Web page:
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At The Fan Museum

May 20, 2024
by the gentle author

Tickets are available for The Gentle Author’s Tour of Spitalfields on Saturday 25th May

The Fan Museum in Greenwich is the brainchild of Helene Alexander who has devoted her life with an heroic passion to assembling the world’s greatest collection of fans – which currently stands at over five thousand, dating from the eleventh century to the present day.

In doing so, Mrs Alexander has demanded a reassessment of these fascinating objects that were once dismissed by historians as mere feminine frippery but are now rightly recognised as windows into the societies in which they were made and used, and upon the changing position of women through time.

Folding fan with bone monture & woodblock printed leaf commemorating the Restoration of Charles II. 
English, c. 1660 
(Helene Alexander Collection)

Folding fan (opens two ways) with ivory monture. Each stick is affixed to a painted palmette.
 European (probably French), c. 1670s
 (Helene Alexander Collection)

Ivory brisé fan painted with curious depictions of European figures.
 Chinese for export, c. 1700(Helene Alexander Collection)

Ivory brisé fan painted in the style of Hondecoeter.
 Dutch, c. 1700 (Helene Alexander Collection)

Folding fan with bone monture. The printed & hand-coloured leaf has a mask motif with peepholes. 
English, c. 1730

Folding fan with ivory monture, the guards with silver piqué work. The leaf is painted on the obverse with vignettes themed around the life cycle of one man. European (possibly German)  c. 1730/40 
(Helene Alexander Collection)

Folding fan with ivory monture & painted leaf. 
English, c. 1740s
 (Helene Alexander Collection)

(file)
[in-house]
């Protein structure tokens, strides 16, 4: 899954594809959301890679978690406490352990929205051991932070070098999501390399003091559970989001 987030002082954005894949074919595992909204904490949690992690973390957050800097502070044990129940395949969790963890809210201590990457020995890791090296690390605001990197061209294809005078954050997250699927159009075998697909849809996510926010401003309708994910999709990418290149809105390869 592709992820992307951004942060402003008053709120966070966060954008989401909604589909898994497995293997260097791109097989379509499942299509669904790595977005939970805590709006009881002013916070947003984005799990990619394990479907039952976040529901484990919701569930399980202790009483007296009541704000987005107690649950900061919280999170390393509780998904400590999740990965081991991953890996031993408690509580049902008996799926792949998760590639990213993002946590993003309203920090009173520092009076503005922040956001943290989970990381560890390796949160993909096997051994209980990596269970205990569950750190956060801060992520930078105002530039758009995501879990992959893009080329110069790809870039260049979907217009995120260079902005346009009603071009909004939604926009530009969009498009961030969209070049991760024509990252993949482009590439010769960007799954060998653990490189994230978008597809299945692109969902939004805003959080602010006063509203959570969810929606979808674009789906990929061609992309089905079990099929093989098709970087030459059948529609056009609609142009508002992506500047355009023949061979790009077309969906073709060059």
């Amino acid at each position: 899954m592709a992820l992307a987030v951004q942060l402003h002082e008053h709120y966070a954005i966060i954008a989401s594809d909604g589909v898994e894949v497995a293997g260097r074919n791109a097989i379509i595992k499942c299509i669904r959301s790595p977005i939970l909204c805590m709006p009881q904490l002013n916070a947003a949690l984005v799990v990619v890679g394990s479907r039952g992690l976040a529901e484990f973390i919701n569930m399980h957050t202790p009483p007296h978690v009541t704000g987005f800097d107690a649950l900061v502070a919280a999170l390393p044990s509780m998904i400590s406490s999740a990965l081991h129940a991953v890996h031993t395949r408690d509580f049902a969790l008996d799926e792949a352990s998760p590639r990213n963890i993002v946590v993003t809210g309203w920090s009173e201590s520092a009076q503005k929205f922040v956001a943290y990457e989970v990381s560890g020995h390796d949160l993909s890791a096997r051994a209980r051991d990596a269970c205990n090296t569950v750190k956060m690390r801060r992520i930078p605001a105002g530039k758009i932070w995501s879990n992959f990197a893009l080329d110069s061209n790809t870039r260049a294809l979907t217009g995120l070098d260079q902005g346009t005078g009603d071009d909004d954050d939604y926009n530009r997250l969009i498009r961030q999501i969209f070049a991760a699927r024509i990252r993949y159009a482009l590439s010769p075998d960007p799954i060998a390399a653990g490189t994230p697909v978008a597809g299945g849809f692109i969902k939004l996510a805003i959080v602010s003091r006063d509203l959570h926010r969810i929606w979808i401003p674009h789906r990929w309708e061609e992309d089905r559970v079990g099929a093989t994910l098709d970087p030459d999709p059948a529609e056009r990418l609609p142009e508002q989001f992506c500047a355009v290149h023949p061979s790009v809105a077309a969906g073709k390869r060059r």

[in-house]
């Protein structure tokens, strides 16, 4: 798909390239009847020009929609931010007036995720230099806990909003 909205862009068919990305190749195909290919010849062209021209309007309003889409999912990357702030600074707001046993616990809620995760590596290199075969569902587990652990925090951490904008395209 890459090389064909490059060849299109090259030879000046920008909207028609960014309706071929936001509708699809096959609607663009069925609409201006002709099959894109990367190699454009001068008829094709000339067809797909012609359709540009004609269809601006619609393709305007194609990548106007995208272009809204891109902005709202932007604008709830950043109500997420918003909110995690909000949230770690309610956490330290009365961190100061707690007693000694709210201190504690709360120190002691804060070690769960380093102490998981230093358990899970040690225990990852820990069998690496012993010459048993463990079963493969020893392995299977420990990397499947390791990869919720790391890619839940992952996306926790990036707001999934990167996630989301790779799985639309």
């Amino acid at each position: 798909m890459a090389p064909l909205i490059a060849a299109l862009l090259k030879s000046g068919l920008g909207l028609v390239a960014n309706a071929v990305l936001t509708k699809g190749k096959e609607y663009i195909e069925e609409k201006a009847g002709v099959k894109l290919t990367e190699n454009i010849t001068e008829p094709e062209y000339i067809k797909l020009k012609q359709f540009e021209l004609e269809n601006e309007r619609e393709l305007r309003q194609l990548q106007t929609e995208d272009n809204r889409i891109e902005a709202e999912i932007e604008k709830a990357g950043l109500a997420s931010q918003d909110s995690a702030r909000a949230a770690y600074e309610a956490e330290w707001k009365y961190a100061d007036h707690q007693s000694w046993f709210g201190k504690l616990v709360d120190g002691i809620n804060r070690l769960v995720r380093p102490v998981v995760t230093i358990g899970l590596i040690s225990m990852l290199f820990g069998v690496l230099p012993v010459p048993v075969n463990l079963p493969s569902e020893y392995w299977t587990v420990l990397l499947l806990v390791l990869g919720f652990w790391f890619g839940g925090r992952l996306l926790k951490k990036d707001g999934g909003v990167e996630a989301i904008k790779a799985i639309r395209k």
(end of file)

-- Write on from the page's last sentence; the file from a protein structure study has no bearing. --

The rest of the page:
Folding fan with ivory monture & painted leaf, showing Ranelagh Pleasure Gardens.
 English, c. 1750s

Folding fan with wooden monture & printed leaf, showing couples promenading. 
French, c. 1795-1800
 (Helene Alexander Collection)

Folding fan with gilt mother of pearl monture & painted leaf, signed ‘E. Parmentier.
’ French, c. 1860s

‘Landscape in Martinique’, design for a fan by Paul Gauguin. Watercolour & pastel on paper. French, c. 1887

Folding fan with blonde tortoiseshell monture, one guard set with guioché enamelling, silver & gold work by Fabergé. Fine Brussels lace leaf. 
French/Russian, c. 1880s
 (Helene Alexander Collection)

Folding fan with smoked mother of pearl monture, the leaf painted by Walter Sickert with a music hall scene showing Little Dot Hetherington at the Old Bedford Theatre. 
English, c. 1890

Folding fan with tortoiseshell monture carved to resemble sunrays. Canepin leaf studded with rose diamonds & rock crystal, & painted with a female figure & putti amidst clouds, signed ‘G. Lasellaz ’92’. 
French, c. 1892
 (Helene Alexander Collection)

Folding fan with horn monture & painted leaf, signed ‘Luc. F.’
 French, c. 1900

Folding fan with ivory & mother of pearl monture, the painted leaf, signed (Maurice) ‘Leloir.’ 
French, c. 1900
 (Helene Alexander Collection)

Folding fan with mother of pearl monture & painted leaf, signed ‘Billotey.’ 
French, c. 1905
 (Helene Alexander Collection)

Horn brisé fan with design of brambles & insets of mother of pearl.